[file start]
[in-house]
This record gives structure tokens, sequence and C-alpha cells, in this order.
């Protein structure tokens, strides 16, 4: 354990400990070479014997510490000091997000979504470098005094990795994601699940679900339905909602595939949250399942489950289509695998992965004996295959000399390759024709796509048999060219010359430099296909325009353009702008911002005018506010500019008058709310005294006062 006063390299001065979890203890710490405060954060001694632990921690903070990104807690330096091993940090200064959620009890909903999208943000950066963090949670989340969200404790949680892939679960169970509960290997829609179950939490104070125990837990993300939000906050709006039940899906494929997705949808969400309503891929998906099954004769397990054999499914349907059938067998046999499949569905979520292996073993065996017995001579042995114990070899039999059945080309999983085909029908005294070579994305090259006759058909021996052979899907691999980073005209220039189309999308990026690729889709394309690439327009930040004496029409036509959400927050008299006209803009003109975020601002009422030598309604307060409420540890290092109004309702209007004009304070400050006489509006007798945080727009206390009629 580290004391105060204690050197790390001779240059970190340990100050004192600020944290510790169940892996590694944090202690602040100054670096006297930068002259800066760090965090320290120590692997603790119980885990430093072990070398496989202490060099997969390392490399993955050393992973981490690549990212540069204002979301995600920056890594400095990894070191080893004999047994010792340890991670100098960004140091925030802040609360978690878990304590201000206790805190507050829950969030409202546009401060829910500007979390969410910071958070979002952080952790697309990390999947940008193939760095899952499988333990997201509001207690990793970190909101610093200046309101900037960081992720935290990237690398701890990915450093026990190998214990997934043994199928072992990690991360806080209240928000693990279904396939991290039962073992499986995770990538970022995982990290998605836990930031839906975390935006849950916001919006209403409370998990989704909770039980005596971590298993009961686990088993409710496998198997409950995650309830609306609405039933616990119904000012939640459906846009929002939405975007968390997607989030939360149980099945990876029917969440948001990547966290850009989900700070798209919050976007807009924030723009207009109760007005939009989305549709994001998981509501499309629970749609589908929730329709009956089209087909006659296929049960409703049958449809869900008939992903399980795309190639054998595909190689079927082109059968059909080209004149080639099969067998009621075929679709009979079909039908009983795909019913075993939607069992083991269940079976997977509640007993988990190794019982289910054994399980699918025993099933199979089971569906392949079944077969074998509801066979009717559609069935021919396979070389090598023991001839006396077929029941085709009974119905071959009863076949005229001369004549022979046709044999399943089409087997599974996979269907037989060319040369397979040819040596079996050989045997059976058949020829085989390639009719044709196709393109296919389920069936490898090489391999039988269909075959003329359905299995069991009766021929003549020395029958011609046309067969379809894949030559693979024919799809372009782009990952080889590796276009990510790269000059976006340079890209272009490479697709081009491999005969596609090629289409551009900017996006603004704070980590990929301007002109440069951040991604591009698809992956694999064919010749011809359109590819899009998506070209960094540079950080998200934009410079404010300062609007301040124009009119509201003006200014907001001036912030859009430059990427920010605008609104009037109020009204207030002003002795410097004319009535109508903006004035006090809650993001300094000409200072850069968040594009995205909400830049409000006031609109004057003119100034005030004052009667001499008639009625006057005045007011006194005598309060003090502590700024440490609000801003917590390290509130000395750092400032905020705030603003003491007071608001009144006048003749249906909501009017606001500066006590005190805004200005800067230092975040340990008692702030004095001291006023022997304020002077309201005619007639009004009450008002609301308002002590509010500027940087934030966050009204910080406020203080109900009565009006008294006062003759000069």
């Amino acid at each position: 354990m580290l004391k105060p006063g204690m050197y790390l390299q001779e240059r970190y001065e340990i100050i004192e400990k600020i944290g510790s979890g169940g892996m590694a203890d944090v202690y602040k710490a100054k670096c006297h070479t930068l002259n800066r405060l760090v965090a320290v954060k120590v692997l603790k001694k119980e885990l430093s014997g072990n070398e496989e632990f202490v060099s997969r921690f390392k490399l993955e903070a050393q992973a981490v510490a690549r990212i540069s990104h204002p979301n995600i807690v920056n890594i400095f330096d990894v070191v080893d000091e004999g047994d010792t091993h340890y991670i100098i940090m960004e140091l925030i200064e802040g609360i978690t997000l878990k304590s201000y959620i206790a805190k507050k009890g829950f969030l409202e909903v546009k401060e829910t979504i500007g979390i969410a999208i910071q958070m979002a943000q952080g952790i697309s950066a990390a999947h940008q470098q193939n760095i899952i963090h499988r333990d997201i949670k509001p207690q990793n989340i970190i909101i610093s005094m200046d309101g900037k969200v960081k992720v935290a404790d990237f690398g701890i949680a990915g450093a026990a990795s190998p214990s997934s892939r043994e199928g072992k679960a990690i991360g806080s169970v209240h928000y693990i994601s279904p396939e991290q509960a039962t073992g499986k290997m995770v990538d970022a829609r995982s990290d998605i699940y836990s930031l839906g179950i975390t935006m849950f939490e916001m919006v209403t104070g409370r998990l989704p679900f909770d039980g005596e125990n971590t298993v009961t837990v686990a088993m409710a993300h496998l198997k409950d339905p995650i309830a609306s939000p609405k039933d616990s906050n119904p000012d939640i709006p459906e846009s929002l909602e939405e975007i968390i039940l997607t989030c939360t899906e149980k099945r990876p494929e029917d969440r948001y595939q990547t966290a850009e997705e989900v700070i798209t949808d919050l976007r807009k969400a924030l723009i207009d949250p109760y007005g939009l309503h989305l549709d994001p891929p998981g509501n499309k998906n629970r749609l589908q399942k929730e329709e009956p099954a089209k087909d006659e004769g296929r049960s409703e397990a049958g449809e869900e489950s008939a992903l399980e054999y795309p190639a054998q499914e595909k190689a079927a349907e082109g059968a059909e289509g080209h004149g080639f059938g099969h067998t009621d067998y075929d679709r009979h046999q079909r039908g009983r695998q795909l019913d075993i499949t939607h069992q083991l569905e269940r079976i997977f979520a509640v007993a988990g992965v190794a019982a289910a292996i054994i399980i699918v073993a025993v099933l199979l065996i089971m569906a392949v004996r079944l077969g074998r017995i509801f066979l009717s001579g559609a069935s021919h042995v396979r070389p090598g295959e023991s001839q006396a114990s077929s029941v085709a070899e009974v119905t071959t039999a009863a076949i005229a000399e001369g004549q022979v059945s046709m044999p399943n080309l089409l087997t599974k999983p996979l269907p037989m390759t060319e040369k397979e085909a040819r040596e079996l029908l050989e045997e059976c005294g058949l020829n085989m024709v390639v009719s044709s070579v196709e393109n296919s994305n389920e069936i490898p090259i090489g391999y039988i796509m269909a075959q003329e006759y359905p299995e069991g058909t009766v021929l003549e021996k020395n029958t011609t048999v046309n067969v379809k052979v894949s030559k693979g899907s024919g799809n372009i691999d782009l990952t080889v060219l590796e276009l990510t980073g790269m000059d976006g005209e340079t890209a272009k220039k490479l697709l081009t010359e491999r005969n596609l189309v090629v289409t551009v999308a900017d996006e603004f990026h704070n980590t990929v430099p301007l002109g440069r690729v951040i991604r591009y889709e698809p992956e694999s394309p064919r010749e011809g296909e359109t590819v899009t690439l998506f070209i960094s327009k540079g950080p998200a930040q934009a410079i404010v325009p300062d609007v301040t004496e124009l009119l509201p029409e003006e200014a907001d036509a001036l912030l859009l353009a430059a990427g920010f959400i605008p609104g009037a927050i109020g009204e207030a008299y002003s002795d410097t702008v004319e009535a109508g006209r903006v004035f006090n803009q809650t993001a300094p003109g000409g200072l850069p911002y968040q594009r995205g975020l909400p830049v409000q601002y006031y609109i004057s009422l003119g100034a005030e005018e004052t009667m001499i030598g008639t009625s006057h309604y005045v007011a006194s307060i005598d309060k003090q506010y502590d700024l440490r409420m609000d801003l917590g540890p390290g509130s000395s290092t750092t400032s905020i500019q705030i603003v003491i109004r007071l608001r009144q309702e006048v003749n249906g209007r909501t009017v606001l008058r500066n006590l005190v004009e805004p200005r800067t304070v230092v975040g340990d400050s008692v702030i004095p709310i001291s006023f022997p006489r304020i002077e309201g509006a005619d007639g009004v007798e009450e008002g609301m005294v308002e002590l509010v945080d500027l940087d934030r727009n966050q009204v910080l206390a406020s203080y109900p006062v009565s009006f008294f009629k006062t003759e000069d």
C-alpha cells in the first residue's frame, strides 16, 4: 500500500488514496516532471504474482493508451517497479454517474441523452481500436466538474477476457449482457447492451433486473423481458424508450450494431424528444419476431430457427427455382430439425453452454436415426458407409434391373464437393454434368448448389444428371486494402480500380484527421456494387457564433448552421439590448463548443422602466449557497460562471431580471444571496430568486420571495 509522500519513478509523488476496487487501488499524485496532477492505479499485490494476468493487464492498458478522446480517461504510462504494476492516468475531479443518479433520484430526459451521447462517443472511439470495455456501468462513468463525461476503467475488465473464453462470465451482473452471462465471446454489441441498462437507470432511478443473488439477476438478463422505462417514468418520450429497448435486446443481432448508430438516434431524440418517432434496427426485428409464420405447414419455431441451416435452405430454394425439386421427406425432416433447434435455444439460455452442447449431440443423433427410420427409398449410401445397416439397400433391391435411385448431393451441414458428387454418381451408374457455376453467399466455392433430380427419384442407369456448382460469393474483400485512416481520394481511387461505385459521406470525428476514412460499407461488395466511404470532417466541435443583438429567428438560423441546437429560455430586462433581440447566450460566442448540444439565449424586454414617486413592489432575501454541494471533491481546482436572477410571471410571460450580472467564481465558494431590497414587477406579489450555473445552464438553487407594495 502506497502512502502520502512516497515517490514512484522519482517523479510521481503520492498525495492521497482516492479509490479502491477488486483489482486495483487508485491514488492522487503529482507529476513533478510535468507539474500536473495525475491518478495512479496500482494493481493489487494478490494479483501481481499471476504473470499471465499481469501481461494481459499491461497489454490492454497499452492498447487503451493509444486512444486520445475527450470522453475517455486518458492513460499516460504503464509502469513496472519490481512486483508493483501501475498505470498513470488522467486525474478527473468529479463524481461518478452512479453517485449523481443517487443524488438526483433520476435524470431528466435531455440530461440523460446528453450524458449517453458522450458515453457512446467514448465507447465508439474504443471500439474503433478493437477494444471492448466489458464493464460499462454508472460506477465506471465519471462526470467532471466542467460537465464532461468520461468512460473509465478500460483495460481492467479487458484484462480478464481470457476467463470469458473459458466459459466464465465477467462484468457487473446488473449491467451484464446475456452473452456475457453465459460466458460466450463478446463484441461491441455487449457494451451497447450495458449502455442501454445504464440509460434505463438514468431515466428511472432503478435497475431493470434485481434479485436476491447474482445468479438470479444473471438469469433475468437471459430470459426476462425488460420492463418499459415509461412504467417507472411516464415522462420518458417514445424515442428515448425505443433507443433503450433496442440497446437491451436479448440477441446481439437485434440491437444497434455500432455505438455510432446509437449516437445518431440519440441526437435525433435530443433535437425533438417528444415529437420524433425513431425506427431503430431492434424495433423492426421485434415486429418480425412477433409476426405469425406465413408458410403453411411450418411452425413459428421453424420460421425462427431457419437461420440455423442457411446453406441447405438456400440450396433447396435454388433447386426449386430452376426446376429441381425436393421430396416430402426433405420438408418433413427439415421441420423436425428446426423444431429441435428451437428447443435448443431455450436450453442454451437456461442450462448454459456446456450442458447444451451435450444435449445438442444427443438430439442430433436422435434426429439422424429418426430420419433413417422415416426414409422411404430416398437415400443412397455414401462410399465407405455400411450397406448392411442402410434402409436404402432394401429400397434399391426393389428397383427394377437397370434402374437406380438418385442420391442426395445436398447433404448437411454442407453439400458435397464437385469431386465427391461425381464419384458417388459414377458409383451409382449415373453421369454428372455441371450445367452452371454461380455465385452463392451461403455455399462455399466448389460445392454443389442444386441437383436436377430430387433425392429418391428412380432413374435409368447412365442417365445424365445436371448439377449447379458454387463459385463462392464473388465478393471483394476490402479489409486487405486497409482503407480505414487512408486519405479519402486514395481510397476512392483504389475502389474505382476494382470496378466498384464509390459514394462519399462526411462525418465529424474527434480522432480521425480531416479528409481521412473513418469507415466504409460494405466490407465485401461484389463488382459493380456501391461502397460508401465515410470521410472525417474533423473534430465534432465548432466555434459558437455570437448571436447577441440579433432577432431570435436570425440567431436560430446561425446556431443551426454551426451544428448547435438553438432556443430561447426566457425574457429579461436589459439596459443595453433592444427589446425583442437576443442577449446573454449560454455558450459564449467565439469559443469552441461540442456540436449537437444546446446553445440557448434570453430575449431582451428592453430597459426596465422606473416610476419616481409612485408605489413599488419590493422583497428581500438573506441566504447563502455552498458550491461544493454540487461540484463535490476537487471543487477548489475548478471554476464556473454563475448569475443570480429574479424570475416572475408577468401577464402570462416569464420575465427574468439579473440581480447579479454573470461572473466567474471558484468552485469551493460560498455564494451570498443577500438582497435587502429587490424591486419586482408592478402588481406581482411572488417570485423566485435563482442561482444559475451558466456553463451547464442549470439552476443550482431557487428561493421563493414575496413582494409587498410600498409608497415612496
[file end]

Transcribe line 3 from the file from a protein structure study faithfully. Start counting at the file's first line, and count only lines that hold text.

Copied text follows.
């Protein structure tokens, strides 16, 4: 354990400990070479014997510490000091997000979504470098005094990795994601699940679900339905909602595939949250399942489950289509695998992965004996295959000399390759024709796509048999060219010359430099296909325009353009702008911002005018506010500019008058709310005294006062 006063390299001065979890203890710490405060954060001694632990921690903070990104807690330096091993940090200064959620009890909903999208943000950066963090949670989340969200404790949680892939679960169970509960290997829609179950939490104070125990837990993300939000906050709006039940899906494929997705949808969400309503891929998906099954004769397990054999499914349907059938067998046999499949569905979520292996073993065996017995001579042995114990070899039999059945080309999983085909029908005294070579994305090259006759058909021996052979899907691999980073005209220039189309999308990026690729889709394309690439327009930040004496029409036509959400927050008299006209803009003109975020601002009422030598309604307060409420540890290092109004309702209007004009304070400050006489509006007798945080727009206390009629 580290004391105060204690050197790390001779240059970190340990100050004192600020944290510790169940892996590694944090202690602040100054670096006297930068002259800066760090965090320290120590692997603790119980885990430093072990070398496989202490060099997969390392490399993955050393992973981490690549990212540069204002979301995600920056890594400095990894070191080893004999047994010792340890991670100098960004140091925030802040609360978690878990304590201000206790805190507050829950969030409202546009401060829910500007979390969410910071958070979002952080952790697309990390999947940008193939760095899952499988333990997201509001207690990793970190909101610093200046309101900037960081992720935290990237690398701890990915450093026990190998214990997934043994199928072992990690991360806080209240928000693990279904396939991290039962073992499986995770990538970022995982990290998605836990930031839906975390935006849950916001919006209403409370998990989704909770039980005596971590298993009961686990088993409710496998198997409950995650309830609306609405039933616990119904000012939640459906846009929002939405975007968390997607989030939360149980099945990876029917969440948001990547966290850009989900700070798209919050976007807009924030723009207009109760007005939009989305549709994001998981509501499309629970749609589908929730329709009956089209087909006659296929049960409703049958449809869900008939992903399980795309190639054998595909190689079927082109059968059909080209004149080639099969067998009621075929679709009979079909039908009983795909019913075993939607069992083991269940079976997977509640007993988990190794019982289910054994399980699918025993099933199979089971569906392949079944077969074998509801066979009717559609069935021919396979070389090598023991001839006396077929029941085709009974119905071959009863076949005229001369004549022979046709044999399943089409087997599974996979269907037989060319040369397979040819040596079996050989045997059976058949020829085989390639009719044709196709393109296919389920069936490898090489391999039988269909075959003329359905299995069991009766021929003549020395029958011609046309067969379809894949030559693979024919799809372009782009990952080889590796276009990510790269000059976006340079890209272009490479697709081009491999005969596609090629289409551009900017996006603004704070980590990929301007002109440069951040991604591009698809992956694999064919010749011809359109590819899009998506070209960094540079950080998200934009410079404010300062609007301040124009009119509201003006200014907001001036912030859009430059990427920010605008609104009037109020009204207030002003002795410097004319009535109508903006004035006090809650993001300094000409200072850069968040594009995205909400830049409000006031609109004057003119100034005030004052009667001499008639009625006057005045007011006194005598309060003090502590700024440490609000801003917590390290509130000395750092400032905020705030603003003491007071608001009144006048003749249906909501009017606001500066006590005190805004200005800067230092975040340990008692702030004095001291006023022997304020002077309201005619007639009004009450008002609301308002002590509010500027940087934030966050009204910080406020203080109900009565009006008294006062003759000069």